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Advice on Oval Brilliant

Stellastarkat

Rough_Rock
Joined
Oct 28, 2015
Messages
5
I am considering the purchase of the following diamond - GIA Report # 6167357292. I like some qualities such as the D colour and the size being 10mm+. I realise the Good rating for both symmetry and polish is a big gamble. Is it one worth taking? And with the other details, do the numbers work out to be a decently balanced stone?
I am hoping to make purchase this week and have $10,000US. If someone has further advice, this would be appreciated.
 

kb1gra

Brilliant_Rock
Joined
Jul 6, 2012
Messages
1,063
Completely impossible to tell anything without at least a picture.

Is $10,000 just for the stone? or stone + setting?
 

tyty333

Super_Ideal_Rock
Premium
Joined
Dec 17, 2008
Messages
25,414
kb1gra|1446018893|3942921 said:
Completely impossible to tell anything without at least a picture.

Is $10,000 just for the stone? or stone + setting?

Ditto...put the stone on hold then give us a link.
 

chrono

Super_Ideal_Rock
Premium
Joined
Apr 22, 2004
Messages
38,228
Numbers don't tell a thing with ovals but pictures do, so please post some.
 

Stellastarkat

Rough_Rock
Joined
Oct 28, 2015
Messages
5
I am buying online for stone only. I am looking for at least 10mm long for an oval brilliant. The cost for the stone mentioned is approx $10,000.00.
 

Travelgal

Shiny_Rock
Joined
Dec 12, 2013
Messages
329
The stone is really shallow. Of the 600+ stones James Allen has for 1+ carat ovals, only 5 had a depth of less than 55%. You could have a needle in a haystack, but more likely this is not a well cut stone nor a top performer. Is your budget $10k? Ovals are trickier to buy than a round, but I am sure there are better possibilities than what you are looking at.
 

kb1gra

Brilliant_Rock
Joined
Jul 6, 2012
Messages
1,063
Travelgal|1446092094|3943304 said:
The stone is really shallow. Of the 600+ stones James Allen has for 1+ carat ovals, only 5 had a depth of less than 55%. You could have a needle in a haystack, but more likely this is not a well cut stone nor a top performer. Is your budget $10k? Ovals are trickier to buy than a round, but I am sure there are better possibilities than what you are looking at.

10mm in the long dimension is longer than even some 2ct ovals. I'm taking an educated guess that this stone is a total pancake.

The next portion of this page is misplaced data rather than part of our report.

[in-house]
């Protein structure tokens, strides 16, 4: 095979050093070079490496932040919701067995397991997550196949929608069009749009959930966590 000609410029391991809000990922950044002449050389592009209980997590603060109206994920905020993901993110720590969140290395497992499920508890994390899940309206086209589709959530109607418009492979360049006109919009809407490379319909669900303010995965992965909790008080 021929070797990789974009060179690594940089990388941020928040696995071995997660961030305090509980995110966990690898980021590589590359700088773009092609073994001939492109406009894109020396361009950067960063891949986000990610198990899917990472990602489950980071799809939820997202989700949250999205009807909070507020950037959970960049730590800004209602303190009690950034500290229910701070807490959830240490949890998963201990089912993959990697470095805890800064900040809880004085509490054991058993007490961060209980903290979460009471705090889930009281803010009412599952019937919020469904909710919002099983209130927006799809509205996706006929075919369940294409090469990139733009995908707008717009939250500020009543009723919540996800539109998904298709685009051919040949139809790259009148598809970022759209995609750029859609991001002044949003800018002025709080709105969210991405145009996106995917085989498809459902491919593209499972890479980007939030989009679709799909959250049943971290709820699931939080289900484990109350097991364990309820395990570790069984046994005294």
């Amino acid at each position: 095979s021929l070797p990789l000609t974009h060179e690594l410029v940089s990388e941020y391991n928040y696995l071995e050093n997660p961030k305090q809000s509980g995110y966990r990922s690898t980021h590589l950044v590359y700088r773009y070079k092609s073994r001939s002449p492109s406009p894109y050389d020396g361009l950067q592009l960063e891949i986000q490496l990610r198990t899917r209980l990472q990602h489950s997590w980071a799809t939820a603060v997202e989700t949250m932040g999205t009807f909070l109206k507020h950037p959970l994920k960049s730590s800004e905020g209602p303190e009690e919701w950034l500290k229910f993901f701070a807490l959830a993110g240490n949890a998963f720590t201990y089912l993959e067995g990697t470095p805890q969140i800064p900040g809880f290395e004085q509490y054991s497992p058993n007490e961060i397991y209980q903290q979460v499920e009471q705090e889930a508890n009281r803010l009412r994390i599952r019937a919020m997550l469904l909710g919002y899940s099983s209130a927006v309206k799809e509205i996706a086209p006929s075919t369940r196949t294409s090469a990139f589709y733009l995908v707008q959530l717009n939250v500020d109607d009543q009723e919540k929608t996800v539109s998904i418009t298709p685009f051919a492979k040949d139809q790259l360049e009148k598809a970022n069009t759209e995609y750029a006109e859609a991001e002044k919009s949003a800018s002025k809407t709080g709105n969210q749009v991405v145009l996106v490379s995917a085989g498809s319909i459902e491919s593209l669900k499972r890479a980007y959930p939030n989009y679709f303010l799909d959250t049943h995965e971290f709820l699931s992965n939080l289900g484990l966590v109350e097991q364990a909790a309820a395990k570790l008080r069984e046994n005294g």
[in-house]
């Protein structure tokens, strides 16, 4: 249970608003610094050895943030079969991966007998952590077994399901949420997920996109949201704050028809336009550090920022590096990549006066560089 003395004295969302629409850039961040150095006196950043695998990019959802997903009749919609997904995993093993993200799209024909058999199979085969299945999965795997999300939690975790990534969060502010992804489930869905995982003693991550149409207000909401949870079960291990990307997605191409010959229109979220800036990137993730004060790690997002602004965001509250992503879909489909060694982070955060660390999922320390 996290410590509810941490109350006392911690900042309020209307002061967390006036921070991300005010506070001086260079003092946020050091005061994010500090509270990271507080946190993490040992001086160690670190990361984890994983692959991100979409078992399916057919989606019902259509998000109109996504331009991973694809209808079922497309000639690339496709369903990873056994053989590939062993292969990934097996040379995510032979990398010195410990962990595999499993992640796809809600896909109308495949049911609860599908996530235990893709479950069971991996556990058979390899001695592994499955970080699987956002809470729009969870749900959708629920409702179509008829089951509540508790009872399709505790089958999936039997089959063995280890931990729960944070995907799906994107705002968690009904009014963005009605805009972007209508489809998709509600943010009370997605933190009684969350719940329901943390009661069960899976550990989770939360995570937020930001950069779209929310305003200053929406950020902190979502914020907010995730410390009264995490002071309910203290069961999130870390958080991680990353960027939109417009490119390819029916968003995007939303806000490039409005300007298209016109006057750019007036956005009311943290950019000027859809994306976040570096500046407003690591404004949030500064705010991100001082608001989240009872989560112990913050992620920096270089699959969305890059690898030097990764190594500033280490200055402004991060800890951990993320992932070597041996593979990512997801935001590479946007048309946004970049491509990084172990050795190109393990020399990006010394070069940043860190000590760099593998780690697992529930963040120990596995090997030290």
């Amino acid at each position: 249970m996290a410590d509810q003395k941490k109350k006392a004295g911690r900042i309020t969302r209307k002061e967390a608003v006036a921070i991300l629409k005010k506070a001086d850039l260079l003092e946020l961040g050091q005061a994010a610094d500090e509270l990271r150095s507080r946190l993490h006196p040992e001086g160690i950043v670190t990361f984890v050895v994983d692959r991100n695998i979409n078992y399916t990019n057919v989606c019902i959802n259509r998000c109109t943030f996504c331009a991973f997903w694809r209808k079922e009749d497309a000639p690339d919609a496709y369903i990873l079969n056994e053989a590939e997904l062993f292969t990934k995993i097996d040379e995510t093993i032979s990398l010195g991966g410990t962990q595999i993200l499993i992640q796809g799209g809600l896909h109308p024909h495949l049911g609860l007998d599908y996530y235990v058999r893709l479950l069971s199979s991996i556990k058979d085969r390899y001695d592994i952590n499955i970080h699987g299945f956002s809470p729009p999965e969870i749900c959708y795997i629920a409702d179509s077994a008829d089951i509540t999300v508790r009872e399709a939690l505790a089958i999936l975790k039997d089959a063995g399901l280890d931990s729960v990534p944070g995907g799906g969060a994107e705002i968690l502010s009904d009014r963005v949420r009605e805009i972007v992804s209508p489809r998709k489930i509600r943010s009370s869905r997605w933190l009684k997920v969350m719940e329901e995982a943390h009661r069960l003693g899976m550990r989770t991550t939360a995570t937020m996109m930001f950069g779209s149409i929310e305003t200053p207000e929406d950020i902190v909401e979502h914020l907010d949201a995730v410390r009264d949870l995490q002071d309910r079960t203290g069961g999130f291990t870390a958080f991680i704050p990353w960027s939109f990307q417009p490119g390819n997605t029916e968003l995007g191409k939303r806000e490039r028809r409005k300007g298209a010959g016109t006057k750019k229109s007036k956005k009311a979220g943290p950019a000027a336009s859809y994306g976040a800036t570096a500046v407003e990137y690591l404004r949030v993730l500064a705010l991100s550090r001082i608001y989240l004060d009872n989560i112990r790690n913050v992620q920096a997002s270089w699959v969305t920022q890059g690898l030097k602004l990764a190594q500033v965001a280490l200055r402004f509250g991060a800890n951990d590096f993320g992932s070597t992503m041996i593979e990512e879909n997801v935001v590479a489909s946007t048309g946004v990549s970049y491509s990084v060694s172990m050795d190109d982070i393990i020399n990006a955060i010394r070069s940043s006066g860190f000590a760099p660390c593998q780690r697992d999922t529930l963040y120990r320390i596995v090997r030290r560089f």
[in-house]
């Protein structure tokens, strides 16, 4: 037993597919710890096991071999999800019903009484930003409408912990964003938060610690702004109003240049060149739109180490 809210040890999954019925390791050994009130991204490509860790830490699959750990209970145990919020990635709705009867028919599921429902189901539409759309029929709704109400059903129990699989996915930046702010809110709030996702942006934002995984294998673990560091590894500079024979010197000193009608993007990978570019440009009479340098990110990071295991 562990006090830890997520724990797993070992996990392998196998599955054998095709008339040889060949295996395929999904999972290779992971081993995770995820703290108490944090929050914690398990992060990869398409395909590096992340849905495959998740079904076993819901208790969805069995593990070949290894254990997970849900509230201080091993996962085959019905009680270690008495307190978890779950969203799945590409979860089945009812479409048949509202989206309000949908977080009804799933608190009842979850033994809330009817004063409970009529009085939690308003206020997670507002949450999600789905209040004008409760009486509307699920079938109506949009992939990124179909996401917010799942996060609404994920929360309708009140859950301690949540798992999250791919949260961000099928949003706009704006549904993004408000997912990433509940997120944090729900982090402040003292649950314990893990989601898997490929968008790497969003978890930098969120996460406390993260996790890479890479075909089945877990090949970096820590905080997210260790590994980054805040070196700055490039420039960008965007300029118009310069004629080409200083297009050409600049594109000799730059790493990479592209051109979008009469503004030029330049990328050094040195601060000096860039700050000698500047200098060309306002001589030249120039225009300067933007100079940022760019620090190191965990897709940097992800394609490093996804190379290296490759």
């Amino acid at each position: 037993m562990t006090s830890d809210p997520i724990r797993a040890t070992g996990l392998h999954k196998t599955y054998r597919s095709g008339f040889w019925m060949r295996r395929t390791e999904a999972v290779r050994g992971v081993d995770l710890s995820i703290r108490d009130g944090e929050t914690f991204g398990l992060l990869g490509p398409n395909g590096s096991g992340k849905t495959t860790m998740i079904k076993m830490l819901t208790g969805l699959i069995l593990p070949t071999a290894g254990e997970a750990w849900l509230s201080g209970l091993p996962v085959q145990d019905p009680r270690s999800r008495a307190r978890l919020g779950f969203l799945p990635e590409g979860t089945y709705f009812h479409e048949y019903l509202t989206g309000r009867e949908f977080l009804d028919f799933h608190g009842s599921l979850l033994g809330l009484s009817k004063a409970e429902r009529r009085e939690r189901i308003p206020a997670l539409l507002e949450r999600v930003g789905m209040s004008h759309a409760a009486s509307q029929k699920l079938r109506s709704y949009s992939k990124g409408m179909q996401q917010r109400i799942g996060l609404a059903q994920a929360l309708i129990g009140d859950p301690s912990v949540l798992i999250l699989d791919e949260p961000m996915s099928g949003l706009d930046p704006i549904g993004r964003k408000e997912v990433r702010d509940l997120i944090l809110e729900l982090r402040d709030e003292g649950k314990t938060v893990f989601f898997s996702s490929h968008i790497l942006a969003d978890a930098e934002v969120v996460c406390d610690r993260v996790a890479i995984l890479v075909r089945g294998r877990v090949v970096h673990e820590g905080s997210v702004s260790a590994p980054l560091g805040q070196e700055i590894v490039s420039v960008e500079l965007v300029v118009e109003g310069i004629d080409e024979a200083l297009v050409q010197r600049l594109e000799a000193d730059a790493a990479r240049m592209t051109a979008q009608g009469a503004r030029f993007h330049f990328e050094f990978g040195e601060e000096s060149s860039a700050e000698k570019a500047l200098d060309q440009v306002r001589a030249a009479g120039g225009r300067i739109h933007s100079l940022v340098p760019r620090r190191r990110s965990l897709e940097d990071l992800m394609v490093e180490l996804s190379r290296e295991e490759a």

But if you tell a dealer you want 2ct dimensions on a 1.3ct budget that's pretty much all they can show you.
 

chrono

Super_Ideal_Rock
Premium
Joined
Apr 22, 2004
Messages
38,228
Stellastarkat|1446073688|3943189 said:
I am buying online for stone only. I am looking for at least 10mm long for an oval brilliant. The cost for the stone mentioned is approx $10,000.00.
Not going to get a 10 mm oval for $10K. Just based on the basic stats alone on the report, the chances of this oval being a dud is very high.
 

Diamond_Hawk

Brilliant_Rock
Trade
Joined
Apr 8, 2014
Messages
1,229
Stellastarkat,

I cannot comment specifically on the diamond you are looking at, but let me give you some information on oval diamonds in general.

In the late 90's and into the early 2000's David Atlaas developed some guidelines and grading classes for oval diamonds which he divided into 8 categories. I will not go over all of the information, but just some basics for you to consider.

He felt the best proportions in an oval diamond would fall in between the 1:33 to 1.00 and 1.66 to 1.00 Length:Width. This can be found by dividing the Length in mm by the width in mm.

Additionally a depth of 59-63% was most desirable. There are other measures for crown height, table percentage, girdle thickness and others.

Most people who use the guidelines use them simply as a starting point. You cannot predict light performance based upon numbers alone. Many labs do not even provide crown height or pavilion depth, so it becomes a mute point to know the 'best' numbers.

Compounding the problem is the consideration of faceting. The oval diamonds are created from rough that is typically not symmetrical enough for a round diamond. If the cutter will work to keep proportions close to those that David Atlas recommends, they could come up with a diamond with great light return. If, however, they cut primarily for weight or surface area (length and/or width) there is a good chance that the facet alignments will result in a poor performing diamond (but not always!)

This poor performance can show up as limited brilliance or sparkle, a large bow tie, or in general the diamond just appears as a 'dud'.'

I say all that to say this: You must see an oval diamond in person (hopefully in direct comparisons to others) to be certain of performance. ASETs can help, the basic proportions above can be used to screen the diamonds, but you MUST look at them in varying light conditions to see if it is truly what you want.
 
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